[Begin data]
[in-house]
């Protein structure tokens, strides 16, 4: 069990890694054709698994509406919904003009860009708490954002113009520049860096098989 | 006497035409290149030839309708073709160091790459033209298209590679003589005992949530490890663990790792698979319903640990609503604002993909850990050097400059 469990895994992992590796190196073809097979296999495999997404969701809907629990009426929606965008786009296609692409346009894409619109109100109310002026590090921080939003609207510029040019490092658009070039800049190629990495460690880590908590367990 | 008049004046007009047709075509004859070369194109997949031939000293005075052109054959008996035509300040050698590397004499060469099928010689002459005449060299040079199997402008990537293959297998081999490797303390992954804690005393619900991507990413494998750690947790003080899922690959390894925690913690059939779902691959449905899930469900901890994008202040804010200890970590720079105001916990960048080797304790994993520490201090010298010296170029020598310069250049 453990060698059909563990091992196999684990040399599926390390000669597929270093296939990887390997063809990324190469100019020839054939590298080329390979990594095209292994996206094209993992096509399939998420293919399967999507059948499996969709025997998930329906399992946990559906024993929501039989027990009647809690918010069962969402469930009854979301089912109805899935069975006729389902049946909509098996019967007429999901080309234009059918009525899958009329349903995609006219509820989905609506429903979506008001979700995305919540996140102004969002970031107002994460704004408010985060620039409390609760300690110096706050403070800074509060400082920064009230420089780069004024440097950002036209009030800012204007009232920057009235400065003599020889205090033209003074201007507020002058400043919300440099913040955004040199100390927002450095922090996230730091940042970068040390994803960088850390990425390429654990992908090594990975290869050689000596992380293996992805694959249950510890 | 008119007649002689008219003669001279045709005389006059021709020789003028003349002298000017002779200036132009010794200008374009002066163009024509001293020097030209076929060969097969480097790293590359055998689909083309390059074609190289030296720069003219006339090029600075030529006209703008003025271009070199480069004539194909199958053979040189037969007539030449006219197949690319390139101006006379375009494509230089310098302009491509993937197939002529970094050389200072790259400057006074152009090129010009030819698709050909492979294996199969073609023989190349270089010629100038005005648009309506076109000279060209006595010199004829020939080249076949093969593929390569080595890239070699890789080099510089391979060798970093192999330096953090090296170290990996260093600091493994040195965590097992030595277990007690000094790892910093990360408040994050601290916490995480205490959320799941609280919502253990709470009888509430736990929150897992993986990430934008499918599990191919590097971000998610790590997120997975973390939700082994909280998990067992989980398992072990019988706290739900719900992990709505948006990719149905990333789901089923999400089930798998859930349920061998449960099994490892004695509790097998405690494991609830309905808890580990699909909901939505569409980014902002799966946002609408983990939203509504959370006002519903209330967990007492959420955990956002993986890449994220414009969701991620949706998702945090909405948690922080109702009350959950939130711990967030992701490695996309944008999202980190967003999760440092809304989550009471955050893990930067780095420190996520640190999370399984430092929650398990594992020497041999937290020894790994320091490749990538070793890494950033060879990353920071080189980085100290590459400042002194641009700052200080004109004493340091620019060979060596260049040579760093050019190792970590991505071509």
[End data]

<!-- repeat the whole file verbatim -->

[in-house]
């Protein structure tokens, strides 16, 4: 069990890694054709698994509406919904003009860009708490954002113009520049860096098989 | 006497035409290149030839309708073709160091790459033209298209590679003589005992949530490890663990790792698979319903640990609503604002993909850990050097400059 469990895994992992590796190196073809097979296999495999997404969701809907629990009426929606965008786009296609692409346009894409619109109100109310002026590090921080939003609207510029040019490092658009070039800049190629990495460690880590908590367990 | 008049004046007009047709075509004859070369194109997949031939000293005075052109054959008996035509300040050698590397004499060469099928010689002459005449060299040079199997402008990537293959297998081999490797303390992954804690005393619900991507990413494998750690947790003080899922690959390894925690913690059939779902691959449905899930469900901890994008202040804010200890970590720079105001916990960048080797304790994993520490201090010298010296170029020598310069250049 453990060698059909563990091992196999684990040399599926390390000669597929270093296939990887390997063809990324190469100019020839054939590298080329390979990594095209292994996206094209993992096509399939998420293919399967999507059948499996969709025997998930329906399992946990559906024993929501039989027990009647809690918010069962969402469930009854979301089912109805899935069975006729389902049946909509098996019967007429999901080309234009059918009525899958009329349903995609006219509820989905609506429903979506008001979700995305919540996140102004969002970031107002994460704004408010985060620039409390609760300690110096706050403070800074509060400082920064009230420089780069004024440097950002036209009030800012204007009232920057009235400065003599020889205090033209003074201007507020002058400043919300440099913040955004040199100390927002450095922090996230730091940042970068040390994803960088850390990425390429654990992908090594990975290869050689000596992380293996992805694959249950510890 | 008119007649002689008219003669001279045709005389006059021709020789003028003349002298000017002779200036132009010794200008374009002066163009024509001293020097030209076929060969097969480097790293590359055998689909083309390059074609190289030296720069003219006339090029600075030529006209703008003025271009070199480069004539194909199958053979040189037969007539030449006219197949690319390139101006006379375009494509230089310098302009491509993937197939002529970094050389200072790259400057006074152009090129010009030819698709050909492979294996199969073609023989190349270089010629100038005005648009309506076109000279060209006595010199004829020939080249076949093969593929390569080595890239070699890789080099510089391979060798970093192999330096953090090296170290990996260093600091493994040195965590097992030595277990007690000094790892910093990360408040994050601290916490995480205490959320799941609280919502253990709470009888509430736990929150897992993986990430934008499918599990191919590097971000998610790590997120997975973390939700082994909280998990067992989980398992072990019988706290739900719900992990709505948006990719149905990333789901089923999400089930798998859930349920061998449960099994490892004695509790097998405690494991609830309905808890580990699909909901939505569409980014902002799966946002609408983990939203509504959370006002519903209330967990007492959420955990956002993986890449994220414009969701991620949706998702945090909405948690922080109702009350959950939130711990967030992701490695996309944008999202980190967003999760440092809304989550009471955050893990930067780095420190996520640190999370399984430092929650398990594992020497041999937290020894790994320091490749990538070793890494950033060879990353920071080189980085100290590459400042002194641009700052200080004109004493340091620019060979060596260049040579760093050019190792970590991505071509």